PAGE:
Set Small Goals
Another way to boost your child’s reading while at home is to set small goals. Say, for instance, your child constantly skips over or changes small articles when reading, like the words “the”, “and”, & “an”. Have them select a page in a book and read it once as a cold read. Then he should go back through the passage and, using a light pencil, underline every article on the page to draw attention to them. Then he should read the passage once more, this time paying attention to the articles and making sure he doesn’t skip any of them. Other goals may include having your child stop and try to sound out words when reading rather than looking at the first letter and guessing at the word, or pausing when he sees a period.
Try making reading more fun with games. For younger children who are learning basic consonant-vowel-consonant words, like “cat,” “tug” and “pig”, create a game of Reading Tic Tac Toe. To do so, draw a typical Tic-Tac-Toe board and write a word that follows the reading pattern they are learning in each square. Have your child go first. Before they can write their X or O over the word, they must read the word correctly. Then you go, they go, and so on. Like a typical Tic Tac Tow game, the first one to get a straight line wins. You can create Tic-Tac-Toe boards with more complex words, or even sight words, as your child’s skills progress. Moose Materials, located at moosematerials.com, offers some fantastic Orton Gillingham reading games for decoding practice at various levels.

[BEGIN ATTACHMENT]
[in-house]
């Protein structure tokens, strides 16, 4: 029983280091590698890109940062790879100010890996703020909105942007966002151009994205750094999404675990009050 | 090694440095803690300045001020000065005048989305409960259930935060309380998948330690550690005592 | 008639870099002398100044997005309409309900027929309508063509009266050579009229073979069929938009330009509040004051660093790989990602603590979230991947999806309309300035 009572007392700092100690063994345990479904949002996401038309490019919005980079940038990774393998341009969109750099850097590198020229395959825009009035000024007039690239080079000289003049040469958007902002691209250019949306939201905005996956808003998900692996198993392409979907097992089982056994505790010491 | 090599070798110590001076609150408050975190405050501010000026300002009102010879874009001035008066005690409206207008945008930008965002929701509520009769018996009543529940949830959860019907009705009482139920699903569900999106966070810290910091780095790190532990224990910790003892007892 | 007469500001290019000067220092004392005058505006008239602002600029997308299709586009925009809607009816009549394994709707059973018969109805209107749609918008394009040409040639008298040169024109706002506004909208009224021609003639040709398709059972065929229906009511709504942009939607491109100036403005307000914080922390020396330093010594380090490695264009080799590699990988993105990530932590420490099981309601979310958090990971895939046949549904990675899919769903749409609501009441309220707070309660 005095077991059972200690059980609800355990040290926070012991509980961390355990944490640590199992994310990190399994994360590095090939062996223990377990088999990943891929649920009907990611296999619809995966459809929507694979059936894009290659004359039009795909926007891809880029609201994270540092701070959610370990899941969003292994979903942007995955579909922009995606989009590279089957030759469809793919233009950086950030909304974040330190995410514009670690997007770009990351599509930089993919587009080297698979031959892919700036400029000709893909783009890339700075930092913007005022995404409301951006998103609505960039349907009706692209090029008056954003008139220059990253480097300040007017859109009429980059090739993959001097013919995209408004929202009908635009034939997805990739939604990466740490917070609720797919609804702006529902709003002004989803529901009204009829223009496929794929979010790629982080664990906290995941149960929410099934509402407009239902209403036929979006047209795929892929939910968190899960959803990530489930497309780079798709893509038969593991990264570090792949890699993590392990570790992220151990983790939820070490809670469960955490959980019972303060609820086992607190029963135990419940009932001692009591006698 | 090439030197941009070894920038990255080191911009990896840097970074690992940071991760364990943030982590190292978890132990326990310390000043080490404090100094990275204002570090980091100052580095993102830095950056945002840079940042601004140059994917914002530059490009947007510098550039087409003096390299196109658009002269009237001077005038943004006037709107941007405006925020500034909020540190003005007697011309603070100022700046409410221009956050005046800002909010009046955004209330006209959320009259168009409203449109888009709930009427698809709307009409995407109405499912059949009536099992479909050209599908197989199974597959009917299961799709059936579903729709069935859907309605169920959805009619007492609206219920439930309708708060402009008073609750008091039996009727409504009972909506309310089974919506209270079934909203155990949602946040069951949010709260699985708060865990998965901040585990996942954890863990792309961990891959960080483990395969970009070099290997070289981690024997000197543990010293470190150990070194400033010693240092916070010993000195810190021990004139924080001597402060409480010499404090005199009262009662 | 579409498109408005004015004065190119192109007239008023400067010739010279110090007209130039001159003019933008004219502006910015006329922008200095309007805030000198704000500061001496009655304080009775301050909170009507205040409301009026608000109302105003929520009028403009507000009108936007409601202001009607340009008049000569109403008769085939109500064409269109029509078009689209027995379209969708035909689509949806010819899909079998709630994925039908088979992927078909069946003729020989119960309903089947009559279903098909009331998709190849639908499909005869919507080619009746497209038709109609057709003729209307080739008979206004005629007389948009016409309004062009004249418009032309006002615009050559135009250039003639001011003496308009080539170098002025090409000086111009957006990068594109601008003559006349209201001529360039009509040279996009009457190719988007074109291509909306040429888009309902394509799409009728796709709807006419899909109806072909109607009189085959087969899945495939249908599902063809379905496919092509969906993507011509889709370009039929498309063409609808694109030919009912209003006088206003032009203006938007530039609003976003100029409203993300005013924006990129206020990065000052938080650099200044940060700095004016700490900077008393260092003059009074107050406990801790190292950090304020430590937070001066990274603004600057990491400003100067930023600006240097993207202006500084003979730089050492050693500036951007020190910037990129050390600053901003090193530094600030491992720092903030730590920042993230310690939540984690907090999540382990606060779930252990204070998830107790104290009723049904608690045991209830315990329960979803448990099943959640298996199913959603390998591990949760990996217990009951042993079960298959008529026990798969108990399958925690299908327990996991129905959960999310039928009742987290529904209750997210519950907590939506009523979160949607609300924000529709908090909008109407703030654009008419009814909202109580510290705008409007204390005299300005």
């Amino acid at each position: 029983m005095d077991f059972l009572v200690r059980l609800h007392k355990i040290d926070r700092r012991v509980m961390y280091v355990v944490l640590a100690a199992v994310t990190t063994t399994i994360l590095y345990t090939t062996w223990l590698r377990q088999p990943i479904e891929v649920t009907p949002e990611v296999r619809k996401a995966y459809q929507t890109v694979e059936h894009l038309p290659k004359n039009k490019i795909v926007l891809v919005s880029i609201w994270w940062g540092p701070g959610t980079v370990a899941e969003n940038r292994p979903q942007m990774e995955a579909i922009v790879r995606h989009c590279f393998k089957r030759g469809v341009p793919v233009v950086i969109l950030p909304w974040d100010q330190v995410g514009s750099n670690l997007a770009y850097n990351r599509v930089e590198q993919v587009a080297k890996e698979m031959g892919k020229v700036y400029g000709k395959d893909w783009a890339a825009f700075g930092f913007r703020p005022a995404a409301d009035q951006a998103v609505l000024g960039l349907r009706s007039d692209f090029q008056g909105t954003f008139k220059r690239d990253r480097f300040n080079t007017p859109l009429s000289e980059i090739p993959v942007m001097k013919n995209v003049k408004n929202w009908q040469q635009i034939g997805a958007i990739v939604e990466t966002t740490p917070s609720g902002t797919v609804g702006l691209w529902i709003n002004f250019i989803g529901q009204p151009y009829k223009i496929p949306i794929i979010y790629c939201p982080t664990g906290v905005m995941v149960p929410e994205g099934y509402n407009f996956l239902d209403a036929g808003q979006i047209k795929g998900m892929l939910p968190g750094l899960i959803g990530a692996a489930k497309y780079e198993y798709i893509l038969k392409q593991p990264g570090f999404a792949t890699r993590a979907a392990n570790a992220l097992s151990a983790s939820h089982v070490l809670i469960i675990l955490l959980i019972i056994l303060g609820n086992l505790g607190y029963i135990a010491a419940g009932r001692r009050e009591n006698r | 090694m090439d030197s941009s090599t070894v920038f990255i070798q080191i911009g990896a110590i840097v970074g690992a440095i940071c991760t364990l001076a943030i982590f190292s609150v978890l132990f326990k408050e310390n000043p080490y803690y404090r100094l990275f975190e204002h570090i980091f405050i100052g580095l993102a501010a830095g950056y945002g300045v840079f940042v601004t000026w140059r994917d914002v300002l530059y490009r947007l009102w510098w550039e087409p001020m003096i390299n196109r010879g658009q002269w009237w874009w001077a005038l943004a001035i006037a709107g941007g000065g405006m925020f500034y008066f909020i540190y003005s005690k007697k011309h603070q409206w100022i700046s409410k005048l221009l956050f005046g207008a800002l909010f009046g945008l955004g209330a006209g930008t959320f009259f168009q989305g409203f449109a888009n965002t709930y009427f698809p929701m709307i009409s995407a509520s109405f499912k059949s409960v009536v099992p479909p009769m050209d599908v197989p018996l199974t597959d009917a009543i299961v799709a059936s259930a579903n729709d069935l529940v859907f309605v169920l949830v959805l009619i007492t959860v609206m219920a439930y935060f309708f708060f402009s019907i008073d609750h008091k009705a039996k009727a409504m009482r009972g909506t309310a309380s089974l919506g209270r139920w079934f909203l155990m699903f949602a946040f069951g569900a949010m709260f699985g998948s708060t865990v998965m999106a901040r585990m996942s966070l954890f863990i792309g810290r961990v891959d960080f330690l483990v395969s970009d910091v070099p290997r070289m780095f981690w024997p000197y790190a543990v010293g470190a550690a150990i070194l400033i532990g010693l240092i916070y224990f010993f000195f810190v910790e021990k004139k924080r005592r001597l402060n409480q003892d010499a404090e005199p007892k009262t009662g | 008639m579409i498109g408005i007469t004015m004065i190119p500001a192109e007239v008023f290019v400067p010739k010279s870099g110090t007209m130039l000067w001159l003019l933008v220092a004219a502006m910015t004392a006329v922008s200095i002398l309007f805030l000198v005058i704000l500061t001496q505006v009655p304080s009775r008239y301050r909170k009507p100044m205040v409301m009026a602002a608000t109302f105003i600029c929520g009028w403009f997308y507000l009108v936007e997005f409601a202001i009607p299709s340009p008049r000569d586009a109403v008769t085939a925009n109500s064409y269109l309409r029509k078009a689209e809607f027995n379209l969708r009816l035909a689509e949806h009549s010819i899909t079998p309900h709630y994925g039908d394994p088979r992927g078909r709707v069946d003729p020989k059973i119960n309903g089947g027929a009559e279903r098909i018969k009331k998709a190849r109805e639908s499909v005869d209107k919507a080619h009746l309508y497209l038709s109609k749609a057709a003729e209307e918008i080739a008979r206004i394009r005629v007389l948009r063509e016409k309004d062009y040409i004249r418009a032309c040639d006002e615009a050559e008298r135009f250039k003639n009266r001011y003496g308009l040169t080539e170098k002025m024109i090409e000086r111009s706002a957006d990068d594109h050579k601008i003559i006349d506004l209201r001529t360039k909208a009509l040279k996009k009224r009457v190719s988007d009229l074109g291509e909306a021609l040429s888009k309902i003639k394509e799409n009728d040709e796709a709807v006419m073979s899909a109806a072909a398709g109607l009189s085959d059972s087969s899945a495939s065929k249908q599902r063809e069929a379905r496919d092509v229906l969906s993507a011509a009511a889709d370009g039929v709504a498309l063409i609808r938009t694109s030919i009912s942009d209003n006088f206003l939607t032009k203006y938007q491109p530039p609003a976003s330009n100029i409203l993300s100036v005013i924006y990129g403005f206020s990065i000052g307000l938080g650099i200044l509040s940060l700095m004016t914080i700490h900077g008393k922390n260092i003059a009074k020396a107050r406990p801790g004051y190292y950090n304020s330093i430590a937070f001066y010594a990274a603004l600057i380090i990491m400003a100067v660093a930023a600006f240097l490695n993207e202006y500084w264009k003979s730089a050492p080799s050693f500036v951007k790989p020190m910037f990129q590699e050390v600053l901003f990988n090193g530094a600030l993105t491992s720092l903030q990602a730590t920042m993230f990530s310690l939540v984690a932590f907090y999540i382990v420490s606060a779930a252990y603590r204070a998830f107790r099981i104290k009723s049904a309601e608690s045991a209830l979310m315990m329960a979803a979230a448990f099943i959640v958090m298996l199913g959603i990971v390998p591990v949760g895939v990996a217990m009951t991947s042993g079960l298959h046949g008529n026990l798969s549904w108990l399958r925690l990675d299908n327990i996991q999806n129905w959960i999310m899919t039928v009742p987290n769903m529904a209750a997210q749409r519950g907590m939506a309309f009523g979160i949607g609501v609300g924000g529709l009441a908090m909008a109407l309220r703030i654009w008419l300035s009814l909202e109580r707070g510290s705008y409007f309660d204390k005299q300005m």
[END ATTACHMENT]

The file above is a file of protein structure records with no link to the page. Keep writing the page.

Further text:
Try Orton Gillingham Tutoring
If your child continues to struggle despite trying these ideas, you may want to consider Orton Gillingham tutoring. This method is research-based, multi-sensory, and designed to help students with dyslexia improve their reading and spelling skills. While this instruction typically takes place in an in-person setting, many tutors are now able to provide Orton Gillingham tutoring very successfully using a virtual modality. It may be worth trying since a reading slide during the COVID period could set your child back tremendously.
COVID has created challenges for so many kids and adults. Yet students with dyslexia can’t afford to have their academic skills slide during this time period. Try these strategies at home and you can help your child with dyslexia avoid this slide and continue to progress academically.